Read an Excerpt
201 Great Ideas For Your Small Business
By Jane Applegate
Bloomberg PressCopyright © 2002 Jane Applegate
All right reserved.
Chapter OneSince I began writing about the entrepreneurial market in 1988, I've compared business owners to plate spinners in the circus. It seems that as soon as you get one plate spinning, another starts wobbling and crashes to the floor.
No matter what kind of business you're managing, you face big and small challenges every day. Hands-on managers wear many hats but rarely have time to hang any of them on a hat rack.
For instance, one morning when I arrived to have my hair cut at the Total Image salon in New Rochelle, New York, the owner, Frank Como, was already facing an enormous pile of wet towels because his clothes dryer wasn't working. Several minutes later, the real estate broker working a few doors away ran into the salon in a lather because the basement of her building was filling up with water. That wasn't all. Between clients, Frank was soothing an upset hairdresser. Just a typical day, we agreed.
While Frank's business is tiny compared to some of the other business owners you'll meet in this book, you'll see that no matter what size your company is, you can always use fresh management strategies.
One of the most successful entrepreneurs I know has bigger headaches than Frank's. In recent years, she's dealt with the unionization of herassembly line workers after a very nasty battle. During that incredibly stressful time, she was being wooed by one of the biggest corporations in her industry to manage their West Coast manufacturing center.
Although she's one of my closest friends, we communicate mainly via voice mail, exchanging detailed messages at odd hours because she rarely has five minutes free for a live conversation. But, like Frank, she loves being an entrepreneur.
It doesn't matter whether you're running a fast-growing factory or a cozy suburban beauty salon-I have great ideas for you.
In this chapter, you'll learn how to woo clients and find great places to meet with them, even if you don't have a fancy office. You'll find out how to set up an informal advisory board to help solve tough problems and how to streamline your meetings so you have more time to work.
You'll learn how to hire great attorneys, accountants, and consultants, and how to create a safer workplace so you stay out of trouble with health and safety authorities.
You'll be inspired to plan a company retreat to rethink your priorities, move your business from home into a business incubator, invest in good office furniture, and improve your telephone skills.
Maybe you're feeling lost and want to find a mentor? I'll tell you how.
I've also included some thought-provoking ideas on dealing at a higher, less stressful level, and why it's so important to tell the truth and have more fun, despite the incredible demands on your time.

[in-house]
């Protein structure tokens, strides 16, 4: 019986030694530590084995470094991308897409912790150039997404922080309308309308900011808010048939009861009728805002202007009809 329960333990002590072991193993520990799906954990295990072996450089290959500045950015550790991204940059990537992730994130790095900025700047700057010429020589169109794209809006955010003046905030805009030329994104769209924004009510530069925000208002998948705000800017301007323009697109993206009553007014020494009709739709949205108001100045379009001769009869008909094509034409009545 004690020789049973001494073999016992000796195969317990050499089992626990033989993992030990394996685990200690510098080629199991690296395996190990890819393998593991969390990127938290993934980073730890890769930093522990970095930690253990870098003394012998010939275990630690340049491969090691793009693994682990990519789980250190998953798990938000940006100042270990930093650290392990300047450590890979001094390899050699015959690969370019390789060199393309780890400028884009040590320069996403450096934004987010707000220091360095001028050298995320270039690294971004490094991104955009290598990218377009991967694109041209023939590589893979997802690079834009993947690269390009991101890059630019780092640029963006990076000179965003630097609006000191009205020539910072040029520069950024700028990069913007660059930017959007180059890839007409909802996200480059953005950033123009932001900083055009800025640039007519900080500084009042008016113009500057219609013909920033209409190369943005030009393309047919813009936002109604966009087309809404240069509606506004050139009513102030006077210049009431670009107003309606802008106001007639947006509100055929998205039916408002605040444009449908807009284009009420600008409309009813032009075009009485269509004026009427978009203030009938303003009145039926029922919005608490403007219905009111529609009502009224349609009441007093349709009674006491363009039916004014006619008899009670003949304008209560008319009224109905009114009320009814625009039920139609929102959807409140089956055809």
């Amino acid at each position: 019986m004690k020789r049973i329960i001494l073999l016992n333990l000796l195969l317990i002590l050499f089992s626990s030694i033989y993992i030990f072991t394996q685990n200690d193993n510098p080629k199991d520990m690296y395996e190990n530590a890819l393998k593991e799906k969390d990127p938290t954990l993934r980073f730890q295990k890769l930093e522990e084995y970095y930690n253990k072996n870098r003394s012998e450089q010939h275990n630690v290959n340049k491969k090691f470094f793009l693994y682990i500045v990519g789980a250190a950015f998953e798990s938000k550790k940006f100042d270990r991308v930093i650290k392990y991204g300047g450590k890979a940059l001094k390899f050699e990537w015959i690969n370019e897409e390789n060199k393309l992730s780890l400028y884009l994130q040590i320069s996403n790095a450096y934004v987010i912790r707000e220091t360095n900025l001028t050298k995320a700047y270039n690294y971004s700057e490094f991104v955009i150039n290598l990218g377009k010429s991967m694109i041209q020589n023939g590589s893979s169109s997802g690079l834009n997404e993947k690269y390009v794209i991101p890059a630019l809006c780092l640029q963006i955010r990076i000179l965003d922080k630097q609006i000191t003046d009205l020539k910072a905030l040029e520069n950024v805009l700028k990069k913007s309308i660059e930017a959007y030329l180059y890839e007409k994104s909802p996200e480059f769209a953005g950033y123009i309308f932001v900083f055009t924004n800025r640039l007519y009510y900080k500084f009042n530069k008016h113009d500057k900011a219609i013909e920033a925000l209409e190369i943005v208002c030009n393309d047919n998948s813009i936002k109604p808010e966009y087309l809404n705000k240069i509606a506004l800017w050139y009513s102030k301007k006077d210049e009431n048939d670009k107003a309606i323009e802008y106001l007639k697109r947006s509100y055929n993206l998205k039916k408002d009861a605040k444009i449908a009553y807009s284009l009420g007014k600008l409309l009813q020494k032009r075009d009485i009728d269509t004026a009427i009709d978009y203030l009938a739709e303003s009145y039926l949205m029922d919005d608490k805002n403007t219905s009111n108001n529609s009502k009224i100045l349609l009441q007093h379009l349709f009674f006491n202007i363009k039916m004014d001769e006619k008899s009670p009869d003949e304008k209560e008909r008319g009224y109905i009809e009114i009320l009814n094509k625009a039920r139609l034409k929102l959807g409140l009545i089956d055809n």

I've been an affordable management consultant for years. For the price of a newspaper, you can get a weekly dose of practical advice in my syndicated column. Or you can check out the websites where I operate in cyberspace, including my own site, sbtv.com. But for now, you can have my greatest management ideas in one place-right here.
Always Deal with Decision Makers
GREAT 1 IDEA
THE ENTREPRENEUR'S CHALLENGE IS ALWAYS TO operate at the highest level possible; present proposals to the top decision maker, not the gatekeeper; elicit a prompt response; and move on quickly if the answer is "no."
Even when our company was based in the den of my suburban Los Angeles home, and later in a converted garage, we always resolved to deal directly with the very top people. Sure, it raised eyebrows because most of our consulting clients were Fortune 100 companies, but they wanted to work with us because they were eager to sell into the fast-growing entrepreneurial market.
I am convinced we have been so successful because we've insisted on dealing with the top decision makers or managers with high-level access. No matter who you are, you can practice this approach. You can write directly to the president or chairman. Briefly outline your product and what you can do for his or her company. In many cases, the top person, or an assistant, will make a note on the letter and direct it back down through the ranks. That notation carries weight.
There are, of course, other ways to make the initial contact. Voice mail is a terrific tool for getting through to the person in charge. Most executives have a direct line. Ask to be put through by the receptionist. Call early in the morning or late in the evening-they often work longer hours than their secretaries. Try phoning during the lunch hour, too.
I should warn you that the "easier at the top" strategy does have pitfalls. Even if the top person signs off on your project, middle managers will sometimes exercise their powerful veto power. And at times they'll try to sabotage you.